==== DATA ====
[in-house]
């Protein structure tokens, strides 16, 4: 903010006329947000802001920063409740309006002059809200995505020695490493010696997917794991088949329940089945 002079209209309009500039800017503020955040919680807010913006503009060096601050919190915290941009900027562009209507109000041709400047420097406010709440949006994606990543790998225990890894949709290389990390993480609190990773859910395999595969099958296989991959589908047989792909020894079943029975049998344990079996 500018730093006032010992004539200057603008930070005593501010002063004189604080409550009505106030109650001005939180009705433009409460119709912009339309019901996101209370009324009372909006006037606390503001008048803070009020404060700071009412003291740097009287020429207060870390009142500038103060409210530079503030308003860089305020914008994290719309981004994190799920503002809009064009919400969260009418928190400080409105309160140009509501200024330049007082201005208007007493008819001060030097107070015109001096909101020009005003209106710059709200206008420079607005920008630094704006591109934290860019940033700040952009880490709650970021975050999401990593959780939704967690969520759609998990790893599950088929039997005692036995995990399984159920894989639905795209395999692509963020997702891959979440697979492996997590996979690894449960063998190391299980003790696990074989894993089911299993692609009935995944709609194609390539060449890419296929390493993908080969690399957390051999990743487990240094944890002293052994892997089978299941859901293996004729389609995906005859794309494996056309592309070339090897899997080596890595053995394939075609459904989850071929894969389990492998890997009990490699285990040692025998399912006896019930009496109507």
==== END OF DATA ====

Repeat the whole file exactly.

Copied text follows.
[in-house]
């Protein structure tokens, strides 16, 4: 903010006329947000802001920063409740309006002059809200995505020695490493010696997917794991088949329940089945 002079209209309009500039800017503020955040919680807010913006503009060096601050919190915290941009900027562009209507109000041709400047420097406010709440949006994606990543790998225990890894949709290389990390993480609190990773859910395999595969099958296989991959589908047989792909020894079943029975049998344990079996 500018730093006032010992004539200057603008930070005593501010002063004189604080409550009505106030109650001005939180009705433009409460119709912009339309019901996101209370009324009372909006006037606390503001008048803070009020404060700071009412003291740097009287020429207060870390009142500038103060409210530079503030308003860089305020914008994290719309981004994190799920503002809009064009919400969260009418928190400080409105309160140009509501200024330049007082201005208007007493008819001060030097107070015109001096909101020009005003209106710059709200206008420079607005920008630094704006591109934290860019940033700040952009880490709650970021975050999401990593959780939704967690969520759609998990790893599950088929039997005692036995995990399984159920894989639905795209395999692509963020997702891959979440697979492996997590996979690894449960063998190391299980003790696990074989894993089911299993692609009935995944709609194609390539060449890419296929390493993908080969690399957390051999990743487990240094944890002293052994892997089978299941859901293996004729389609995906005859794309494996056309592309070339090897899997080596890595053995394939075609459904989850071929894969389990492998890997009990490699285990040692025998399912006896019930009496109507």